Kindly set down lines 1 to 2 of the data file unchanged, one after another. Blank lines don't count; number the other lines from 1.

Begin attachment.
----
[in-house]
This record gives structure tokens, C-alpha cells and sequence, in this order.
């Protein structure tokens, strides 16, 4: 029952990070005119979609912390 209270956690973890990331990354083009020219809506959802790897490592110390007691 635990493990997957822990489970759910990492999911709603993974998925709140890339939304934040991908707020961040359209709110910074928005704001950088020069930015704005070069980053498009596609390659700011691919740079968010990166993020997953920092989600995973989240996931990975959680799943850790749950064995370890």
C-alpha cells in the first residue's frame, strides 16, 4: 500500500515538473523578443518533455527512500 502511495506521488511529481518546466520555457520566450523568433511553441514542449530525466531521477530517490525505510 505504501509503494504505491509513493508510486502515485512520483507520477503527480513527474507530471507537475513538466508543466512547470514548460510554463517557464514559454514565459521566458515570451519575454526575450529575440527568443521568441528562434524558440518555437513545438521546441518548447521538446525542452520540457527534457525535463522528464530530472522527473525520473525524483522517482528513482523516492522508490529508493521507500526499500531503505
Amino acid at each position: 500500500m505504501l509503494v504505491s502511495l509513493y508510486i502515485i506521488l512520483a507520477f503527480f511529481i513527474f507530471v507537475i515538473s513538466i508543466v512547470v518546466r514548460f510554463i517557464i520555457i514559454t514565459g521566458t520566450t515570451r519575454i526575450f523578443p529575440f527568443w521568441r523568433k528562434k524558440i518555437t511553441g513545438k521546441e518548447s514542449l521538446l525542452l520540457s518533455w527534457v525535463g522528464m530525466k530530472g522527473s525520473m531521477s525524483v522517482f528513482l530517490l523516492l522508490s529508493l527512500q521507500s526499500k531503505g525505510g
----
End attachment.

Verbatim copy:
[in-house]
This record gives structure tokens, C-alpha cells and sequence, in this order.